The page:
When I came across a 100-year-old paper dining room play set in the National Museum of Play’s collections recently, the paper dog begging beside the table got me to thinking about the dogs in my life. When I was a child, there always seemed to be a dog waiting patiently every night a few steps from our dinner table, too. Dogs also played a role beyond dinnertime. Living in a small, rural hamlet, my few nearby friends weren’t always available for play, so I instinctively turned to the family dog. Other times, when I seemed to be in everyone’s way, I would be curtly told, “Go play with the dog!”
Much has been written about the relationship between a boy and his dog, and I believe all of it is true. The museum’s collections include numerous dog-related artifacts, and they remind us of the bond that so many of us share with “man’s best friend.” My family’s succession of canines provided me with a steady stream of ready playmates through most of my early years and contributed considerable companionship and love to our family life back then.
Officially, Skippy, the cocker spaniel, was my first dog, but I don’t remember much about him. I was just a wee lad during his reign. Judging from the few photographs that survived of Skippy, he seems a likeable-enough pooch. When I was eight years old, Dad got us our first purebred dog, an AKC-registered black Labrador retriever. We named her Sooty. She was perfect in every detail, prompting my father to launch us into the business of raising and selling pups. They were great family dogs and, later, great pheasant hunting companions. Dad painted a roadside sign for our new venture, which he proudly placed in front of the house. Named after our hamlet, Eastone Labs was officially in business.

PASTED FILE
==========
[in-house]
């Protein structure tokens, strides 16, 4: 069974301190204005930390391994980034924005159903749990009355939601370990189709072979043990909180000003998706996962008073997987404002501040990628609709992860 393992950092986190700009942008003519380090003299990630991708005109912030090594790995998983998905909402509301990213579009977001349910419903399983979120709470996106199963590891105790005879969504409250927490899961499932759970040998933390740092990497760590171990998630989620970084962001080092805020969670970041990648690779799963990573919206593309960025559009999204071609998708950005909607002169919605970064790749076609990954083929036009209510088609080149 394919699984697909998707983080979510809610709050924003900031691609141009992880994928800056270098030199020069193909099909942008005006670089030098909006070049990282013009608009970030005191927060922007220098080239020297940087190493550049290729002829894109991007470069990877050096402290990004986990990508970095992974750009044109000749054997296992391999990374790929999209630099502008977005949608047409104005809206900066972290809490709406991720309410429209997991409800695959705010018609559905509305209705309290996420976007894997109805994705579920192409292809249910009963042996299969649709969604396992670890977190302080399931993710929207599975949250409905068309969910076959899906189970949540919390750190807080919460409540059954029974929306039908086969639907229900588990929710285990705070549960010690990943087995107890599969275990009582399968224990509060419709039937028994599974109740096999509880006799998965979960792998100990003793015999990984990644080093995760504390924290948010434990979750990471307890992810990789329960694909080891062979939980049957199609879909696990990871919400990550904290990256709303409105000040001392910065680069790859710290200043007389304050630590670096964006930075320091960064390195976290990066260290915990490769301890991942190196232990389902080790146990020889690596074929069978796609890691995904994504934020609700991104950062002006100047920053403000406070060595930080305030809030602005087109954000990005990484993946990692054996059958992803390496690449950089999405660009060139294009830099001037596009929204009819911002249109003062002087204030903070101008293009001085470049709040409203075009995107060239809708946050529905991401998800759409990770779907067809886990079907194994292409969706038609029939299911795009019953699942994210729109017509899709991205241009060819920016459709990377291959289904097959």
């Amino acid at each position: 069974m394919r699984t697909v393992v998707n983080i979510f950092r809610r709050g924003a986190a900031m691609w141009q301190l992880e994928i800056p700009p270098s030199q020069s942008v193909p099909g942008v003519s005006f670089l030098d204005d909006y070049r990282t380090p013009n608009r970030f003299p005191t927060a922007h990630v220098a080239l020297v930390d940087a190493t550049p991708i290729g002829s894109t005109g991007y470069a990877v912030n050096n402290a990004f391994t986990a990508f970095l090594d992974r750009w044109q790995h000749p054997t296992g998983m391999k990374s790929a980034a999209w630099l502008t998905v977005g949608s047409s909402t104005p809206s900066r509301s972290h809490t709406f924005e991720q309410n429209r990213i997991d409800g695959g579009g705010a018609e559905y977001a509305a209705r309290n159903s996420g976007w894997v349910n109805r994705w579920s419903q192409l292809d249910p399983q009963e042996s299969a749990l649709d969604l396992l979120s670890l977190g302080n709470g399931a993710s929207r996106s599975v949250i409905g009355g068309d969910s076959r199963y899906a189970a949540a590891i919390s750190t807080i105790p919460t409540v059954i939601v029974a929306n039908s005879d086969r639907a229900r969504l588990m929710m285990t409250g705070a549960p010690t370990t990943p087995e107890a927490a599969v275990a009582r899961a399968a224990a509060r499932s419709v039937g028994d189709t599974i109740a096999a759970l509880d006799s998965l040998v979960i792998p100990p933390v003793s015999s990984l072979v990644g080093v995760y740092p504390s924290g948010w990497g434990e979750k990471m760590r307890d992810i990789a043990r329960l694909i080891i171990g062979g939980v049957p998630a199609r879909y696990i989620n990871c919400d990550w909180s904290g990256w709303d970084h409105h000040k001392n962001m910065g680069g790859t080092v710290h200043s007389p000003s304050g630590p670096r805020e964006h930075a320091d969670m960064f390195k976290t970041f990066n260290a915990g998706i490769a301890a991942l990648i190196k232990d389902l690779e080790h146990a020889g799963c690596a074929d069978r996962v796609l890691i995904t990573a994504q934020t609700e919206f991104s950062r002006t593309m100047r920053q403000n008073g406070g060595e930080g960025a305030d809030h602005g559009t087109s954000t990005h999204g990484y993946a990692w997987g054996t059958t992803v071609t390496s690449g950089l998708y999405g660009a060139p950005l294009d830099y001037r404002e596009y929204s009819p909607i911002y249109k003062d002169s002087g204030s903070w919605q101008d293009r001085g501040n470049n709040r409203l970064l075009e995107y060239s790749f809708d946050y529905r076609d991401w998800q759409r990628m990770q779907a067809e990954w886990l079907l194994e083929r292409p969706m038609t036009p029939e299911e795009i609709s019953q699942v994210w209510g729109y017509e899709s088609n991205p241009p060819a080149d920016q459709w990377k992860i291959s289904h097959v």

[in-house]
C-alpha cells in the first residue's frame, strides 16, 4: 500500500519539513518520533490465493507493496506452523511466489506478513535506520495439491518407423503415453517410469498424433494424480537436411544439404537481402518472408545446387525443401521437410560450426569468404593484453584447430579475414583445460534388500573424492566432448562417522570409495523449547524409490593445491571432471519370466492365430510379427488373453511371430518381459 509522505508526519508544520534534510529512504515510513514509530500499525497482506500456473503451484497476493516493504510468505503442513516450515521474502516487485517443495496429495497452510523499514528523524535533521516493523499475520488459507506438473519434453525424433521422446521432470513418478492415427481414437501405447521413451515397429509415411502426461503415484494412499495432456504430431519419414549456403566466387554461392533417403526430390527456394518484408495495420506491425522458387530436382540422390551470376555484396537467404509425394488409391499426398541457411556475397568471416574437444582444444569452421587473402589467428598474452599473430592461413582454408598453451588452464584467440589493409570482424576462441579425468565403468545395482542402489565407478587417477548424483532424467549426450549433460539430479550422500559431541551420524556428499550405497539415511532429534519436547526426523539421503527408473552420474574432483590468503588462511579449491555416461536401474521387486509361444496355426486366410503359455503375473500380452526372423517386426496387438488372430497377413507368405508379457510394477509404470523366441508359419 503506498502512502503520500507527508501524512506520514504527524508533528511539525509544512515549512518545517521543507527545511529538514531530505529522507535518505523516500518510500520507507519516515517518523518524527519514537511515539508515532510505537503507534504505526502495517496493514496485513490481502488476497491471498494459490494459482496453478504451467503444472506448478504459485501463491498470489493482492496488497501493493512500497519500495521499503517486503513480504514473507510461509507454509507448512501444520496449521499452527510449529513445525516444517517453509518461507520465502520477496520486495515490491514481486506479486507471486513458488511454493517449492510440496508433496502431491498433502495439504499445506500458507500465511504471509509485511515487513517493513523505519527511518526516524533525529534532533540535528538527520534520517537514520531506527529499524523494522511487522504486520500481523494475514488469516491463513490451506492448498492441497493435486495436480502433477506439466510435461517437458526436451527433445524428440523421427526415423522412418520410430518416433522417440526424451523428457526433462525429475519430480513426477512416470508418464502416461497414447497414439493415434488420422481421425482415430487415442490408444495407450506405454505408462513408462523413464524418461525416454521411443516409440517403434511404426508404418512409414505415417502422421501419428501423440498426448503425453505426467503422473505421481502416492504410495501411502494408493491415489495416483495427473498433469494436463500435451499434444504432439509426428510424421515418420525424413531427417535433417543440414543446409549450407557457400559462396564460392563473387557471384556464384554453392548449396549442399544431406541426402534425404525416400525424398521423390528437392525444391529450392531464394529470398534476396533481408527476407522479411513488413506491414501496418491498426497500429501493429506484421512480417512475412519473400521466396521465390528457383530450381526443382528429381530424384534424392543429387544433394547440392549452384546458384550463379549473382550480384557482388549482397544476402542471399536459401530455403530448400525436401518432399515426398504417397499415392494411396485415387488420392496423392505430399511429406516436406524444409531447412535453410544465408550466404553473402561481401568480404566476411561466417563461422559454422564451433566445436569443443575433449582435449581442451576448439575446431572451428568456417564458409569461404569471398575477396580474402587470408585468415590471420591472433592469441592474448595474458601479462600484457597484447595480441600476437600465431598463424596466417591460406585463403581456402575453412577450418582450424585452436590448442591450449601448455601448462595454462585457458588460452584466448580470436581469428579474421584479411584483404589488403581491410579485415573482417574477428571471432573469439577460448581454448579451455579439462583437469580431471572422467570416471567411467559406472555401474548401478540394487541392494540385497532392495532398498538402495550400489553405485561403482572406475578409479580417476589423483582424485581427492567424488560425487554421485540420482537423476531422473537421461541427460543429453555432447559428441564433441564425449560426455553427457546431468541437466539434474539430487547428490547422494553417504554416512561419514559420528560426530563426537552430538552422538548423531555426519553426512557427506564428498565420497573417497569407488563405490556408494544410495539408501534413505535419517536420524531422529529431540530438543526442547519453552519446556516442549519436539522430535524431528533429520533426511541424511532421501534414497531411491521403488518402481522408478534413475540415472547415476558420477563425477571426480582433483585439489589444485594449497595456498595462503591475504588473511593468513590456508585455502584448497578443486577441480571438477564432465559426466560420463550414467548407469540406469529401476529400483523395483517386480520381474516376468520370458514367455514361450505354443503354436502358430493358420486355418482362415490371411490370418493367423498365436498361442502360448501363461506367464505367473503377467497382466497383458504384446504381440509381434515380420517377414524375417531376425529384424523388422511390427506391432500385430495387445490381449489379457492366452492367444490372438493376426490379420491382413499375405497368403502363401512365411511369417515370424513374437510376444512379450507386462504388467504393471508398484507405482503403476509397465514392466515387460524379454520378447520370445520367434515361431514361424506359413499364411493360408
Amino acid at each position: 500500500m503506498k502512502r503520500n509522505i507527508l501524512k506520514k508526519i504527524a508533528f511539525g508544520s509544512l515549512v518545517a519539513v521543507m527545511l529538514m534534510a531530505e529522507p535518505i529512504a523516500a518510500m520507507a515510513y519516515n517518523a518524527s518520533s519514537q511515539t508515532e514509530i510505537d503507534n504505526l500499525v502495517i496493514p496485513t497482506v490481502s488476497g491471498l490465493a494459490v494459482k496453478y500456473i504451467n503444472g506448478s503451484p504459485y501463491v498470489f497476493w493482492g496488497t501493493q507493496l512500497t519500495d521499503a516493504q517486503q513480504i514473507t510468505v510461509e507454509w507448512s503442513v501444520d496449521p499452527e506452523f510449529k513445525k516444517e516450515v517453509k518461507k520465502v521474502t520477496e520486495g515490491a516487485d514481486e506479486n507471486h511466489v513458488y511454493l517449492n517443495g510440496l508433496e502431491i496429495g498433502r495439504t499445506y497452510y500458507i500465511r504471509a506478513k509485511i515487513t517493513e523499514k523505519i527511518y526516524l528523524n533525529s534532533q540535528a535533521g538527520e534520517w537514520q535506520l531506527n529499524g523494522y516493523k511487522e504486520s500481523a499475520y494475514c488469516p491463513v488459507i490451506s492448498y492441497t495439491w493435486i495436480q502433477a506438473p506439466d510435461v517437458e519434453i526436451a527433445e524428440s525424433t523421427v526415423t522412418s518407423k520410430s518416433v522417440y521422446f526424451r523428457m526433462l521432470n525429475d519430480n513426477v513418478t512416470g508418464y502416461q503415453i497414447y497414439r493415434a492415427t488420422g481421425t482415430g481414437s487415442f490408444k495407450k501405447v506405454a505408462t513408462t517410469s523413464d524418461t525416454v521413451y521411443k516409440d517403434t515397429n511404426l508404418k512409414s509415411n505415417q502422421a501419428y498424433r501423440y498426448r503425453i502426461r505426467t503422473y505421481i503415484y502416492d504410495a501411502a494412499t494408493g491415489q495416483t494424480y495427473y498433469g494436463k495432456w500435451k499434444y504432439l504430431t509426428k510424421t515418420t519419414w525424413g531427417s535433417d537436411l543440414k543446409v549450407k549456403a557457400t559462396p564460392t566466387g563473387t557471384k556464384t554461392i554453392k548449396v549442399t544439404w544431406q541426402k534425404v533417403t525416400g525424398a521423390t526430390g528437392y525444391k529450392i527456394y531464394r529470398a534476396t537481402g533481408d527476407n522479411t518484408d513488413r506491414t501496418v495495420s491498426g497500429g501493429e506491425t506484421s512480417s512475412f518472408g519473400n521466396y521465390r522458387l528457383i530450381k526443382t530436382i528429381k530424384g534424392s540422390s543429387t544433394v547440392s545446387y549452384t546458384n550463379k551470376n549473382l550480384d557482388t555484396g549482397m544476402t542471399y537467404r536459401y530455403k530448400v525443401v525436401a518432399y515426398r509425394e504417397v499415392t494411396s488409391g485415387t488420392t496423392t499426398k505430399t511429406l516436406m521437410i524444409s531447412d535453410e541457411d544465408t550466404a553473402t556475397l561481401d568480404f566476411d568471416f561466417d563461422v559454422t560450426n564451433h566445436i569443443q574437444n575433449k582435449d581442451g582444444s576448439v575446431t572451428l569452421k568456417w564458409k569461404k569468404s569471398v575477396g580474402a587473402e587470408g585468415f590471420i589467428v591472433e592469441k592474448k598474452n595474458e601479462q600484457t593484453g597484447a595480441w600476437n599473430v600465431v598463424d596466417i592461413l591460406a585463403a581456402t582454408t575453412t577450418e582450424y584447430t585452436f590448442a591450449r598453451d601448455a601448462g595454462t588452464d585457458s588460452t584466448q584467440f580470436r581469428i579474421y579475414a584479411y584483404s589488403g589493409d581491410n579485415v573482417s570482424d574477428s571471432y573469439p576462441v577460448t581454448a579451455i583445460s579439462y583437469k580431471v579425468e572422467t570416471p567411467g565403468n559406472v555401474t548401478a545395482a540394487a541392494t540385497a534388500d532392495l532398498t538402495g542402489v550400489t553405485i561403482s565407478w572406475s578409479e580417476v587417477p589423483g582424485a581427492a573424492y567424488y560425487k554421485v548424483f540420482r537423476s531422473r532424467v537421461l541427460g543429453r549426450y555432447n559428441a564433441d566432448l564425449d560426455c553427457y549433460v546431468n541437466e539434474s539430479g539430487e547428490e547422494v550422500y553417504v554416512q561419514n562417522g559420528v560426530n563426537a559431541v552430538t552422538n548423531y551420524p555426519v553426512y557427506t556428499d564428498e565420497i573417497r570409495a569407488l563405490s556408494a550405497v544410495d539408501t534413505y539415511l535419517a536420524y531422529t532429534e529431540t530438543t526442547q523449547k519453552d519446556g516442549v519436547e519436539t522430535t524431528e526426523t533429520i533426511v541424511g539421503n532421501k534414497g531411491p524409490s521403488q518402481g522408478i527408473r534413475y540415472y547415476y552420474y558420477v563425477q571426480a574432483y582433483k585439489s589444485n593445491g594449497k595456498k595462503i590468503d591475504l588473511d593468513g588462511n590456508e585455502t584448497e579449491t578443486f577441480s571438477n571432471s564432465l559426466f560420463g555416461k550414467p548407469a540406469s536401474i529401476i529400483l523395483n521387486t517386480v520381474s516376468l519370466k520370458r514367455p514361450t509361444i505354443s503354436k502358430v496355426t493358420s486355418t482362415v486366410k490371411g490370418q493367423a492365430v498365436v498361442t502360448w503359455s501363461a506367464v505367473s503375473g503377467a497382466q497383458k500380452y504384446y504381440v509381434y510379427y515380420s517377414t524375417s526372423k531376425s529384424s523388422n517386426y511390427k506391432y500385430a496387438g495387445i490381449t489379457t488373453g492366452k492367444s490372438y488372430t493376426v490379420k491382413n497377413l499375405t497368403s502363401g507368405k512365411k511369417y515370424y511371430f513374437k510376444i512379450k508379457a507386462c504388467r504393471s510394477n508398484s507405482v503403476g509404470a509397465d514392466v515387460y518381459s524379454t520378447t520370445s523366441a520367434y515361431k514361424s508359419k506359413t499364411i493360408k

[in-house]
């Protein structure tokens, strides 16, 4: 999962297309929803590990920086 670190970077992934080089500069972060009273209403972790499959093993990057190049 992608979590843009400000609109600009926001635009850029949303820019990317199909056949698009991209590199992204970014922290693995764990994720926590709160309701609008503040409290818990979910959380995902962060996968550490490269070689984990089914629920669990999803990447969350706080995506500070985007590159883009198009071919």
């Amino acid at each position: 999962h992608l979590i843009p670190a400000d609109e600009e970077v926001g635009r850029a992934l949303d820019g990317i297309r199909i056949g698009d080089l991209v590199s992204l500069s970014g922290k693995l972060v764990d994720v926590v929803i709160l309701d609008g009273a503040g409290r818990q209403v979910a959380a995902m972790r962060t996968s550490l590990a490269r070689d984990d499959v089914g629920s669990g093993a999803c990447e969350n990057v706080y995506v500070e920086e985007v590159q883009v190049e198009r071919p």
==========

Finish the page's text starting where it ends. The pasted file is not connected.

During all but the coldest months, momma dog and her pups lived in the safety of the pen that enclosed the two doghouses that Dad had built from scrap lumber and leftover roof shingles. Filled with straw and old blankets, the doghouses made cozy retreats for the six to eight squirming little bodies that occupied them at any given time.
I fed the puppies every morning and evening, a task I loved. And the puppies were such fun to play with and observe. I watched them suckle, open their eyes for the first time, and struggle to walk, tumbling down the doghouse ramp and falling face-first into their initial taste of solid food slurry. Being pups and programmed to play, they’d wrestle constantly with each other. At every stage, they were a source of never-ending entertainment and joy.
I always hated to see the puppies grow up and be sold. They all always looked so sad to me. Every now and then though, we’d keep one of the best ones to keep the business going. When I was a bit older, I’d take Sooty 2, the original Sooty’s daughter, pheasant hunting in the fall. She was a natural bird dog. She’d freeze first, making sure I was ready, and then bolt toward the bird, forcing it to take wing. I always got a shot off, but my aim was usually affected by the fury of the moment—the pheasant still startled me when he took off. My goal then was not necessarily to bring home dinner; it was, more often than not, just to spend time in the field with my four-legged best friend.
But I grew up right along with the puppies, and have remained ever thankful for the experience. Maybe you have your own happy memories of the special dogs in your life. We’d love to have you share your story about playing with your canine friends. As for me, when fall rolls around once more, I recall the days I spent with each and every Sooty and their many offspring—and long for just one more pheasant hunt.